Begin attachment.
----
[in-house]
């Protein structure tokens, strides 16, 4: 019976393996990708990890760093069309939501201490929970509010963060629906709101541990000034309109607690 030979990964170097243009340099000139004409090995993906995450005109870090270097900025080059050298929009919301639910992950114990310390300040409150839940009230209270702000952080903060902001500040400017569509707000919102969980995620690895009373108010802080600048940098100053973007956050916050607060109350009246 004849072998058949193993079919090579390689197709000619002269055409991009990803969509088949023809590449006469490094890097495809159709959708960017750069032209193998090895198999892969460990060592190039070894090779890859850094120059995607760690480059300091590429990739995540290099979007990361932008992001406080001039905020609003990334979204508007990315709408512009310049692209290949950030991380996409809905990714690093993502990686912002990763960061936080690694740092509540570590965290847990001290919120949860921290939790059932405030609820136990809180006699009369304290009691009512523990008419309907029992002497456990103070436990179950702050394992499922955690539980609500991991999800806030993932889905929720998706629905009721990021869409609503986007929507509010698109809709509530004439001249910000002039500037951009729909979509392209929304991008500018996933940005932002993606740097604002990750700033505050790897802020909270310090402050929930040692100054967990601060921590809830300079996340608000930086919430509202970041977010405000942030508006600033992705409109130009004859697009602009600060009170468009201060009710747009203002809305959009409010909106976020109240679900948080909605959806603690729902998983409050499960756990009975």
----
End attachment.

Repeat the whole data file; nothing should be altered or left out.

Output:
[in-house]
């Protein structure tokens, strides 16, 4: 019976393996990708990890760093069309939501201490929970509010963060629906709101541990000034309109607690 030979990964170097243009340099000139004409090995993906995450005109870090270097900025080059050298929009919301639910992950114990310390300040409150839940009230209270702000952080903060902001500040400017569509707000919102969980995620690895009373108010802080600048940098100053973007956050916050607060109350009246 004849072998058949193993079919090579390689197709000619002269055409991009990803969509088949023809590449006469490094890097495809159709959708960017750069032209193998090895198999892969460990060592190039070894090779890859850094120059995607760690480059300091590429990739995540290099979007990361932008992001406080001039905020609003990334979204508007990315709408512009310049692209290949950030991380996409809905990714690093993502990686912002990763960061936080690694740092509540570590965290847990001290919120949860921290939790059932405030609820136990809180006699009369304290009691009512523990008419309907029992002497456990103070436990179950702050394992499922955690539980609500991991999800806030993932889905929720998706629905009721990021869409609503986007929507509010698109809709509530004439001249910000002039500037951009729909979509392209929304991008500018996933940005932002993606740097604002990750700033505050790897802020909270310090402050929930040692100054967990601060921590809830300079996340608000930086919430509202970041977010405000942030508006600033992705409109130009004859697009602009600060009170468009201060009710747009203002809305959009409010909106976020109240679900948080909605959806603690729902998983409050499960756990009975």